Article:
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Disconnect to connect

Disclaimer: I realise it’s very ironic that I am using a social media outlet to jot down these words and ideas. It’s even more ironic that I am using another social media outlet to reach out to colleagues and friends to try to make a difference and to get their input. However, at this moment, it is the only way I see possible to create a discourse.

Last weekend my partner and I had a catch-up with a friend who told us he had recently de-activated his Facebook account. He thought it wasn’t good for the world, and more specifically himself and his focus. Although I fully agreed with him, I couldn’t help but think: How else am I going to get yoga teacher cover gigs and get exposure?

The cover assignments I got so far in London, were mostly through cover-teaching dedicated Facebook group. And although I don’t have my general push notifications ‘on’, I do have them activated for these groups. However, I seem to be always too late, because it’s a matter of seconds before someone else has “robbed me” of my opportunity to teach! This results in me constantly being on Facebook to try to be the first to respond, in the meantime looking at hundreds of cat videos, reading infotainment and watching other people do yoga – in tropical places, pretzel style, on mountain tops – in a way I cannot (yet). You get the idea; I’m in my own bubble and I start falling down that rabbit hole I recently talked about in a previous blog of feeling inadequate, tired and just truly disconnected with my true self. As a yoga teacher, we frequently remind our students to check in with themselves. How is it that I’m lacking this for myself?

Although I am a very hands-on person who goes out to market herself face-to-face (e.g. in yoga studios and at veterinary practices), meets new people and gets the ball rolling quickly, I haven’t been doing any of that lately.

I didn’t used to be like this. When I read Dave Eggers’ book ‘The Circle’ (which has recently been made into a film with Emma Watson), I was horrified. I would never take it as far as the character in the book and be so dependent on ‘sharing’ and ‘liking’. But the addiction comes gradually; we don’t notice the incremental changes until we’re living in this Frankensteinish society where everything is open access and shared. Welcome to a Brave New World.

I used to get irritated that my partner was on his phone so much when we first started dating. Now I am the same; the phone goes on after I awake and I start scrolling through my news feed. Any likes on my page or posts? Cover gigs I could get? Nope… 90% of the time the posts are not relevant (e.g. payroll-only or looking for a Pilates teacher), 9% of the time I’m too late. And although I learn a lot by reading other people’s articles shared on yoga lifestyle, it does keep me from doing ‘Deep Work’, a concept written about by Cal Newport, but implemented way before his time by people like Carl Jung and J.K. Rowling (read a review about the book here). For instance, getting started on writing those two books which are floating around in my head and always start wandering around when I try to fall asleep (read: the time I am offline). But also, other tasks like going out to see vets and studio owners, keeping up with my feline behaviour knowledge and maintaining a good yoga practise for myself:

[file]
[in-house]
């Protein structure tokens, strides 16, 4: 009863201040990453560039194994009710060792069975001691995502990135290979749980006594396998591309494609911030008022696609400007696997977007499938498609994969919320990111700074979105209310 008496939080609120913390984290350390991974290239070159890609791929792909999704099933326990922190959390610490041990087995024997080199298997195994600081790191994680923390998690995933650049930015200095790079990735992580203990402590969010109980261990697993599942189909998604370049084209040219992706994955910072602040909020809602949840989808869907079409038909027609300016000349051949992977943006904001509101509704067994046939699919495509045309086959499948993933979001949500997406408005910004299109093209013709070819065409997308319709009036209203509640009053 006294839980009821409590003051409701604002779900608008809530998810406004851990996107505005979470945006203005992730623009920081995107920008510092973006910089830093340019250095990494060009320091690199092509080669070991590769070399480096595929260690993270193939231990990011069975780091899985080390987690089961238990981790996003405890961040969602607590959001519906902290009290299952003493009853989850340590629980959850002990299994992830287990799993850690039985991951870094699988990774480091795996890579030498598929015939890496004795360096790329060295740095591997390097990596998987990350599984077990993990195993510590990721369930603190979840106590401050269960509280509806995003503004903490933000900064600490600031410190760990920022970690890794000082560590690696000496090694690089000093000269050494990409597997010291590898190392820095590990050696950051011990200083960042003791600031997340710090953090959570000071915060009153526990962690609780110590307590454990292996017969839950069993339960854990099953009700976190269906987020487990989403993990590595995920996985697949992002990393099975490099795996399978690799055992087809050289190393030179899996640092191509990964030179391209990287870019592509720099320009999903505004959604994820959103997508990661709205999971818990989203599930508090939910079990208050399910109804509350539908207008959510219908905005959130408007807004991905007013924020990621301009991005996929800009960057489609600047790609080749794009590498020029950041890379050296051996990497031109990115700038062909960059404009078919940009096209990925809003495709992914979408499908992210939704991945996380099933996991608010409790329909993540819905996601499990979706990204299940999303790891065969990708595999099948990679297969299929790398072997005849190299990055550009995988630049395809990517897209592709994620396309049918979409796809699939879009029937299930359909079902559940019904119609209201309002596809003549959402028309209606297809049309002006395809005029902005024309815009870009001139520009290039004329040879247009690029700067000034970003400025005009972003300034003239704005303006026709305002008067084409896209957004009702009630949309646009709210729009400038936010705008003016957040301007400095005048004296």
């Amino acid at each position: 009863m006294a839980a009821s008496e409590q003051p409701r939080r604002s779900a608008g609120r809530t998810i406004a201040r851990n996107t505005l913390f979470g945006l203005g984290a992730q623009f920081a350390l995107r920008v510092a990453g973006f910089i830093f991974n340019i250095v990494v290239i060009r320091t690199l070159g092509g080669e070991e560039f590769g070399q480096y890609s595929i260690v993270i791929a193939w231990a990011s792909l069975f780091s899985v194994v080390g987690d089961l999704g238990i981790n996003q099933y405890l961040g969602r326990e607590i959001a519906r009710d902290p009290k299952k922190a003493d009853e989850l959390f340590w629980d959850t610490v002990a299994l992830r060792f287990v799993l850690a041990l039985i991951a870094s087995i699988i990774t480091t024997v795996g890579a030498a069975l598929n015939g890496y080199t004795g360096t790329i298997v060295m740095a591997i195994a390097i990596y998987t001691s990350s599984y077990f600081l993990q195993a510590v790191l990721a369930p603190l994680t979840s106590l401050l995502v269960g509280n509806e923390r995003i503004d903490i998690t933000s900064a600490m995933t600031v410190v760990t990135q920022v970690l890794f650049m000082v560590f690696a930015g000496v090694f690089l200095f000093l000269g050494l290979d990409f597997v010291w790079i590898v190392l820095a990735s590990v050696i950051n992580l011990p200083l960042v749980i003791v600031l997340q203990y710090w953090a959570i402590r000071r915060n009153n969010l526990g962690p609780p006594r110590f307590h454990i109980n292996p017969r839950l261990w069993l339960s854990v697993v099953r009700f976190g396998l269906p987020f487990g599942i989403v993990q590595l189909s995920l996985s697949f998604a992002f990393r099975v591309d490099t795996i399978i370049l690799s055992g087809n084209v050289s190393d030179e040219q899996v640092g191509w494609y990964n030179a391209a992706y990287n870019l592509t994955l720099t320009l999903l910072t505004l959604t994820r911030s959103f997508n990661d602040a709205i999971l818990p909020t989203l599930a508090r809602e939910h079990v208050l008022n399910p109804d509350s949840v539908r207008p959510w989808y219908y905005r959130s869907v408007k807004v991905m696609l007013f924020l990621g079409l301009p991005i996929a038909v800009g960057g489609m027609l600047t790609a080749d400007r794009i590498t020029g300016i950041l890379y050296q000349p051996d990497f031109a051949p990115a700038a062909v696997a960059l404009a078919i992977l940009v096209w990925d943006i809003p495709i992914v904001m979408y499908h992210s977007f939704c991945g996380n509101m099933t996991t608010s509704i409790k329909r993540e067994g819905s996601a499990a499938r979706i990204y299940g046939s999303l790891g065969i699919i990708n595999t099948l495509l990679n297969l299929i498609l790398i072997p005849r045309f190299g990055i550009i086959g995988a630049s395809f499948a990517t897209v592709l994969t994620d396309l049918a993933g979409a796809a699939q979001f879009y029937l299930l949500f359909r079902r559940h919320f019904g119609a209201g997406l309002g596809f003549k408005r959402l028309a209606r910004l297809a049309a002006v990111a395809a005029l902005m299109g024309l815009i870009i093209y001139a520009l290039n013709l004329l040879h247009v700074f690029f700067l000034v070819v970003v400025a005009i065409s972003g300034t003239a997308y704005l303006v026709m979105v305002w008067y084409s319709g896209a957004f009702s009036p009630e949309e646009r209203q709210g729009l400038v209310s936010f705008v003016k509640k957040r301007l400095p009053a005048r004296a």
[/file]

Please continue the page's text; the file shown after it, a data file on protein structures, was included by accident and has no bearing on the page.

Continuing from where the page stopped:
Excerpt from Cal Newport's book Deep Work (2016)

Especially for the latter I been flunking out of lately, as I am too tired from the cycling and teaching I do and would rather pacify myself by scrolling through my digital Soma pill.

Excerpt from Cal Newport's book Deep Work (2016), Quote by writer Neal Stephenson

After our guest left, J. and I talked a bit more about our- erm my- social media use. How could I diminish the use of social media, but still be getting opportunities in teaching? I watched Cal Newport’s TED Talk about quitting social media.

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Dr. Cal Newport at TEDx: Quit social media

And although I don’t want to quit Facebook totally (yet), I do want to be nót dependent on it anymore, in terms of work. The one thing I could think of is to build up genuine relations with my direct physical community and my colleagues, both yoga teachers and vets. This might be the long way around, but as my favourite song Dry County goes: “Nothing good comes easy, all good things take some time”.

It reminded me of a coffee date I had earlier last week with a fellow yoga teacher. I had contacted her months before to tell her I would like to help her out whenever she needed a cover, because her style suited mine. We met up and I totally forgot my first intention (business) when we were chatting away and learned so much about and from each other, until she started talking about cover opportunities. I didn’t even care that much anymore, it was just very nice to have an actual connection with another being.

In the end, I think that it is that genuine connection that will get you in places and creates opportunities for life.

Thus, from now on, I will be muting my notifications, checking my emails on dedicated time slots of the day and start writing those books, going out to see colleagues and trusting cover gigs will come my way in another, perhaps more sustainable, way.

I will take my phase of immersing myself fully in Facebook and repair the cracks it has left with gold as the Japanese would do, to remind myself that I am more beautiful with this gained experience and awareness.

If you need me, send me a message and be patient, or just call.